we have all experienced war vicariously through news stories,
novels and movies, there is only so much that embedded
journalists, writers and directors can capture. While they
can observe and document, they are never directly immersed in
the full reality of war in the way that the soldiers
This experience can really only be conveyed from the
perspective of the soldiers themselves (the documentary
Armadillo is perhaps the most confronting piece of cinema I
have ever seen), but very few are willing or able to do so.
The fact that Kevin Powers is both a talented author and Iraq
war veteran makes The Yellow Birds an important book for
anybody who really wants to understand the reality of the
current American/Arab conflict.
The narrator, John Bartle, is back in the States after his
tour of duty and struggling to come to terms with his
experiences. He is especially troubled by the fact his best
friend, Murph, died in the field. His guilt is deepened by
the promise he made to Murph's mother to keep him safe, and
by his own complicity in her son's death.
The chapters alternate between the States, where he is now
living as a hermit, attempting to find meaning in his
experiences there (his eventual conclusion being that there
is none), and his time training and fighting with Murph in
Iraq. The former passages are reflective and philosophical,
often in long, rambling discursions that capture the
associations and random drift of thought, while the latter
are more descriptive and narrative in nature, relating his
experiences in the field and the slow revelation of the
circumstances leading up to and following Murph's death.
These sections reveal the reality of life for those caught in
the fight, a world of heat, thirst and fatigue, in which long
periods of boredom and endless waiting are punctuated by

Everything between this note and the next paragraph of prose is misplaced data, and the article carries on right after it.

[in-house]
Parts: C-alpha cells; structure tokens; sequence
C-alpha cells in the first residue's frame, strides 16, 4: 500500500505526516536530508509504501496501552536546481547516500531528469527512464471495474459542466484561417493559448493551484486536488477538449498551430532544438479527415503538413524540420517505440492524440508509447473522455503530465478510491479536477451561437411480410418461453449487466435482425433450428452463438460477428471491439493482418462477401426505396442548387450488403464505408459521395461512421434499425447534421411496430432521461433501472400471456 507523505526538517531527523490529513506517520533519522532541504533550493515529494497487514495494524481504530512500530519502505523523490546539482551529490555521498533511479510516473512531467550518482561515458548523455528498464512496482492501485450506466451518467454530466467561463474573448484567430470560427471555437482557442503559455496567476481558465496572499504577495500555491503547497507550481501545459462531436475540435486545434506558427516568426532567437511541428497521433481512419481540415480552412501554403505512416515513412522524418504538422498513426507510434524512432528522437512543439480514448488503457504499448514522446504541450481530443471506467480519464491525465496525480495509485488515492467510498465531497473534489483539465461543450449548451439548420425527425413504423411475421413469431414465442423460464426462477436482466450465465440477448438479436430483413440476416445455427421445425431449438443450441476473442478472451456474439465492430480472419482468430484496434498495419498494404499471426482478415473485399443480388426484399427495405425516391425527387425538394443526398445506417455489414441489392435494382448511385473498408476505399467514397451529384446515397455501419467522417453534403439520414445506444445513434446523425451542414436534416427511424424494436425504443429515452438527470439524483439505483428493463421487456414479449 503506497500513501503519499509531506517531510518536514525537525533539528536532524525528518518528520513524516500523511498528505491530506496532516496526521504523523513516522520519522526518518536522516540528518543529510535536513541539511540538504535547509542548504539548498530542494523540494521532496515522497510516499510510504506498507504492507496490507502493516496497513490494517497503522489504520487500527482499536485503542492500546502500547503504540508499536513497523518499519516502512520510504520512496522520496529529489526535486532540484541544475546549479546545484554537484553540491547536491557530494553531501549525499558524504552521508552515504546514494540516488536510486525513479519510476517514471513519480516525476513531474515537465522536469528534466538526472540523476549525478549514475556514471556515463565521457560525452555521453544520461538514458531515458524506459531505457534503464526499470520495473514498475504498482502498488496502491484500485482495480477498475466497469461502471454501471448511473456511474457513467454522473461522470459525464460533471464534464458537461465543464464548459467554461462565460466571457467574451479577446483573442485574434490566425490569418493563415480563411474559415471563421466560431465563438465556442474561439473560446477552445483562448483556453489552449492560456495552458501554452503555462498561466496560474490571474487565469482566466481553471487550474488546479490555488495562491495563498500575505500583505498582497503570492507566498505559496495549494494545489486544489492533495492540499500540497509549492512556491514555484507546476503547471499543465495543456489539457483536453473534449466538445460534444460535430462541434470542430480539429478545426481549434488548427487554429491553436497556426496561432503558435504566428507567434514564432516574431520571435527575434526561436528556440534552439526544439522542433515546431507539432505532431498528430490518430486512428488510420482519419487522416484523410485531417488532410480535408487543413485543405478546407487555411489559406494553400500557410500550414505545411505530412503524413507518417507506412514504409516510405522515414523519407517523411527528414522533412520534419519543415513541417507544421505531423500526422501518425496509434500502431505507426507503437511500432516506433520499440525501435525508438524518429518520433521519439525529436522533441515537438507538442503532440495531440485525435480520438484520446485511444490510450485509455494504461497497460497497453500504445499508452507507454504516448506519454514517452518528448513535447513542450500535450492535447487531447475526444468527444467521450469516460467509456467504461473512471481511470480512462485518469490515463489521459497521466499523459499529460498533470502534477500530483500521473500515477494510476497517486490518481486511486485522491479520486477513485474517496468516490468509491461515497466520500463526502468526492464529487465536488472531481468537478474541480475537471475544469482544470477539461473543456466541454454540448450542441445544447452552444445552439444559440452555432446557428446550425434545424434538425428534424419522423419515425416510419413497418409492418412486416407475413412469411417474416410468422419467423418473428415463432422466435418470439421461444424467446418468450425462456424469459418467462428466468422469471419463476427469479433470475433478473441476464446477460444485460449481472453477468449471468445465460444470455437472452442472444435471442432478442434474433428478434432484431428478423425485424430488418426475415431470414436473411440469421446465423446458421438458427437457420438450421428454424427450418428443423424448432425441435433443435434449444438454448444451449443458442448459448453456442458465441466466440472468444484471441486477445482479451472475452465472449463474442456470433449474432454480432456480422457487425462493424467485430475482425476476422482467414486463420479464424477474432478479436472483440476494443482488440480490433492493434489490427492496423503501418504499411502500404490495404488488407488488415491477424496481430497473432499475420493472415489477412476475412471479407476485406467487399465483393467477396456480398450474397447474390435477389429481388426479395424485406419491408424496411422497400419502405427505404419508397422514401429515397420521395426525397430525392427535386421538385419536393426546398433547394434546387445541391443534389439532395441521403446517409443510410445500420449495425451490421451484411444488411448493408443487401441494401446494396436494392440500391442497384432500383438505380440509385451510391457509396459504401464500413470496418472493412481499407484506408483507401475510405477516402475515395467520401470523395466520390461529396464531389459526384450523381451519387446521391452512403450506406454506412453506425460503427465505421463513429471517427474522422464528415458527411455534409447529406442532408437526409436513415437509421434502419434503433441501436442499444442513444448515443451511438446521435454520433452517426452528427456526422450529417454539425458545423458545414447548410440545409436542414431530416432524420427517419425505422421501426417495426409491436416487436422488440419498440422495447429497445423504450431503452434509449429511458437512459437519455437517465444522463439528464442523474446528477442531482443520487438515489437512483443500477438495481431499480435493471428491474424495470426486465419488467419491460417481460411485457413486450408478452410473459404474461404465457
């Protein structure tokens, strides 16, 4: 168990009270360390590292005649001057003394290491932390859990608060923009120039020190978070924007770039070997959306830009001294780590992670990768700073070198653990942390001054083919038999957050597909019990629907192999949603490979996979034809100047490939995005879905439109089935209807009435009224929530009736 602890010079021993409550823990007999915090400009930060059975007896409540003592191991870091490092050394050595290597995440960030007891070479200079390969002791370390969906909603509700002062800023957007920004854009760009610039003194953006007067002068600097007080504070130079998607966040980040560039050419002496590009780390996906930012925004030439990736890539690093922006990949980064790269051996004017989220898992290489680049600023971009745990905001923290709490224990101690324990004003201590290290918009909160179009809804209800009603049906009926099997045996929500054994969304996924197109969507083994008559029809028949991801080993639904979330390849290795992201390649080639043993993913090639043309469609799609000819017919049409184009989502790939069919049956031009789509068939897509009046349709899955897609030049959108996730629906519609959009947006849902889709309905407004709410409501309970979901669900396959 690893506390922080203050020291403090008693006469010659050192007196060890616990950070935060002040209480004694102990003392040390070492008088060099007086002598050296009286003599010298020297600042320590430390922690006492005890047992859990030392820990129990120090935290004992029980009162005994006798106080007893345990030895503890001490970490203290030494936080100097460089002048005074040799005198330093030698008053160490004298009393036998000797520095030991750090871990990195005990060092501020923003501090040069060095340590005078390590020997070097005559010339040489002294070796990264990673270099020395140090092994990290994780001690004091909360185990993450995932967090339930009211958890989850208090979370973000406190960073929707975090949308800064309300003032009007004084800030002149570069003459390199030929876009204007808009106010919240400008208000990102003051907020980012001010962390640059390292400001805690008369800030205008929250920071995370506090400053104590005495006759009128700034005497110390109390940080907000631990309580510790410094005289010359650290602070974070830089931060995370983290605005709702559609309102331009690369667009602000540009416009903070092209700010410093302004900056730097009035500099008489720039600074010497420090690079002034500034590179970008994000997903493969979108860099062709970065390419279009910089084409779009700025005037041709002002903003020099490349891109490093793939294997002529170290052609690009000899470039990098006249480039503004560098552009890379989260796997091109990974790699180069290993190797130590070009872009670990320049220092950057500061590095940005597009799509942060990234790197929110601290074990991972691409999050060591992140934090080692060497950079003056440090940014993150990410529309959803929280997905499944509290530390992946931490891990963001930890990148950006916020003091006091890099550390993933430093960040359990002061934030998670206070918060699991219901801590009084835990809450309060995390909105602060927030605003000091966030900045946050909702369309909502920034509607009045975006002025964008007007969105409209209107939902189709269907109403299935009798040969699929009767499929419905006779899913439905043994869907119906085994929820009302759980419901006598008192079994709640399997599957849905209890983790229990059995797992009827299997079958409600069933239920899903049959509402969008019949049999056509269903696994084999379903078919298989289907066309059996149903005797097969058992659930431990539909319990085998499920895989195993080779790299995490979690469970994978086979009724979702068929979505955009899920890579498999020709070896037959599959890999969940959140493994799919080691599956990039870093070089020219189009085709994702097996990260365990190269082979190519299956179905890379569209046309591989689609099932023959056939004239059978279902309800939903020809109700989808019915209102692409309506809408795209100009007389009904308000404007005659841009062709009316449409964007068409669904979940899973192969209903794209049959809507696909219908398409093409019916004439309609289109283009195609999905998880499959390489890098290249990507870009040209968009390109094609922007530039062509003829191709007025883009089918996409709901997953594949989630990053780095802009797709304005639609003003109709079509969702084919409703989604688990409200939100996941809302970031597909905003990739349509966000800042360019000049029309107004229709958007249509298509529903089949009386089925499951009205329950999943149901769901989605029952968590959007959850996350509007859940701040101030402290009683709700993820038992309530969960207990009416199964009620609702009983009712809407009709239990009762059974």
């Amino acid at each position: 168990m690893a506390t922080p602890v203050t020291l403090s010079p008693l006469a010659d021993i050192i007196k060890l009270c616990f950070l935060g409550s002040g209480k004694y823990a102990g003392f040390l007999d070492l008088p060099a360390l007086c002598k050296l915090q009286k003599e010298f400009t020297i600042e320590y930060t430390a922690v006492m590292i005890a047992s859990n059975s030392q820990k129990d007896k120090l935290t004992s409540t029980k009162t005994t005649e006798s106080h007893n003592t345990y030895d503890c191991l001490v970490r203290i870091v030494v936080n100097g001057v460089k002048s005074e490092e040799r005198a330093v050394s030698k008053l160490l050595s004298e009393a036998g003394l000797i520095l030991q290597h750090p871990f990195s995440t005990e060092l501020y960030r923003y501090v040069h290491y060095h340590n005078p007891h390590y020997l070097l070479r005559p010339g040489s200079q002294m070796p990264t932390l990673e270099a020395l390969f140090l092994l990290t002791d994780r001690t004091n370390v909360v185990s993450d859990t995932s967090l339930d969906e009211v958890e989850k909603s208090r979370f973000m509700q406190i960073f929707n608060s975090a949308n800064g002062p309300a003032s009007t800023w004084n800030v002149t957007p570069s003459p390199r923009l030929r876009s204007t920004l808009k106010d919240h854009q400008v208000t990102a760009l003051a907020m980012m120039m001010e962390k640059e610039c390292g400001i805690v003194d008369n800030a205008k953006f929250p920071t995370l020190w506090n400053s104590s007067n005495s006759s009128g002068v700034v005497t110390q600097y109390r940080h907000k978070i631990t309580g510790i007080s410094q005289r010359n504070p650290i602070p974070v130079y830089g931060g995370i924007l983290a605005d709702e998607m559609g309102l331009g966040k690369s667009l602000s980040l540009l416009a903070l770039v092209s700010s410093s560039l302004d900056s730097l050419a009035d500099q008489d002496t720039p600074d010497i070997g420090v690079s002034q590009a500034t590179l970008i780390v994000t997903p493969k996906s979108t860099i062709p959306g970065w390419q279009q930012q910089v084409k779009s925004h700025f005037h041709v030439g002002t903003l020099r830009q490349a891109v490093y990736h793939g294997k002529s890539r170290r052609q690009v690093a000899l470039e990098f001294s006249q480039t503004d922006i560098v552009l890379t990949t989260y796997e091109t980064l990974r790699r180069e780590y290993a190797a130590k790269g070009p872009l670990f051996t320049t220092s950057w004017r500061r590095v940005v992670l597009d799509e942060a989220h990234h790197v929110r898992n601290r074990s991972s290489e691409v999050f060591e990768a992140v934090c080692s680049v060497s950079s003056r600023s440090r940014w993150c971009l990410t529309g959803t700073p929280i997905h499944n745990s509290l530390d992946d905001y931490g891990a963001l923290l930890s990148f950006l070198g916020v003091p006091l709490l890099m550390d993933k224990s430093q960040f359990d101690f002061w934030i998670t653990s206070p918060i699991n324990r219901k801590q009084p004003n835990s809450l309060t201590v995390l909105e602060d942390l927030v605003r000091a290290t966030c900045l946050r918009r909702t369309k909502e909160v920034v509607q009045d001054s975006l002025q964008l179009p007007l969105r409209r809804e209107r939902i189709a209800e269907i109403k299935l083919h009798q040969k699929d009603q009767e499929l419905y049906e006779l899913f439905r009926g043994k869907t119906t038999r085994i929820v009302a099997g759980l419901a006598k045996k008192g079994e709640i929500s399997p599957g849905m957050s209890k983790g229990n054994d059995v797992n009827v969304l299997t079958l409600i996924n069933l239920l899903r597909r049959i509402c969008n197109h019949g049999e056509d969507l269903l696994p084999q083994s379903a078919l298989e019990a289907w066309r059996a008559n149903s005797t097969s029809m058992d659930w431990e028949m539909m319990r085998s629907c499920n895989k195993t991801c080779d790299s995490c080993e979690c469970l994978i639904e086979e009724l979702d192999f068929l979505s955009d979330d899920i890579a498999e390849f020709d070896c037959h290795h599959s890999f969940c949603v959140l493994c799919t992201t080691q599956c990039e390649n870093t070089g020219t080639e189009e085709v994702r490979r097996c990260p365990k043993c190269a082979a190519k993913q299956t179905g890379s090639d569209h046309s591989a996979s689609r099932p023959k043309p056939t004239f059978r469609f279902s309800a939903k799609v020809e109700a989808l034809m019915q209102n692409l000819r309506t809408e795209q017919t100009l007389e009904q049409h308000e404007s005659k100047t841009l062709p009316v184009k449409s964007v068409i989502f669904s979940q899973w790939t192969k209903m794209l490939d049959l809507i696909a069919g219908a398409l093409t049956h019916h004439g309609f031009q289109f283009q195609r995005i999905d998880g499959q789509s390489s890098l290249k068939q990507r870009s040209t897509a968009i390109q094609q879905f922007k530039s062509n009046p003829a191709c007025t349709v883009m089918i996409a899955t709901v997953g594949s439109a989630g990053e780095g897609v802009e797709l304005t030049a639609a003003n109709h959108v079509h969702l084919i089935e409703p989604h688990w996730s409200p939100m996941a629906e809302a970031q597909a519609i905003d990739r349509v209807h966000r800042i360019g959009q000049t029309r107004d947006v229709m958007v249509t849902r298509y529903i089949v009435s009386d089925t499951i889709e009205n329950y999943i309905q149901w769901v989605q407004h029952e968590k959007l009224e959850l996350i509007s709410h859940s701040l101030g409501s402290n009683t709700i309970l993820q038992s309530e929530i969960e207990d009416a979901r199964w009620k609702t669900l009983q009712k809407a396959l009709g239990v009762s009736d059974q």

moments of terror. It is the small details that stand out - a
lark calling as they march past to retake a city that has
been taken and lost again many times, the soft tinkle of
Murph's grenades as they laugh together on the night watch -
fragments of normality that jar against the world they now
inhabit, one in which the moments before a fight are ''like a
car accident ... the instant between knowing that it's going
to happen and actually slamming into the other car. Feels
pretty helpless ... it's there staring you in the face and
you don't have the power to do shit about it. And know it.
Death or whatever, it's either coming or it's not ... except
here it can last for goddamn days.''
Reading this novel, I felt as close to the reality of war as
I hope I ever get, and there is a truth to it that comes from
the fact that the author is writing from experience, and
shows us the true cost of the current conflict on all sides.
I leave the final judgement to Bartle: ''There isn't any
making up for killing women or even watching women getting
killed, or for that matter killing men and shooting them in
the back and shooting them more times than necessary to
actually kill them it [is] just like trying to kill
everything you saw sometimes because it felt like acid was
seeping down into your soul ... there is no making up for
what you are doing.''
Dr McKinney is a Dunedin scientist.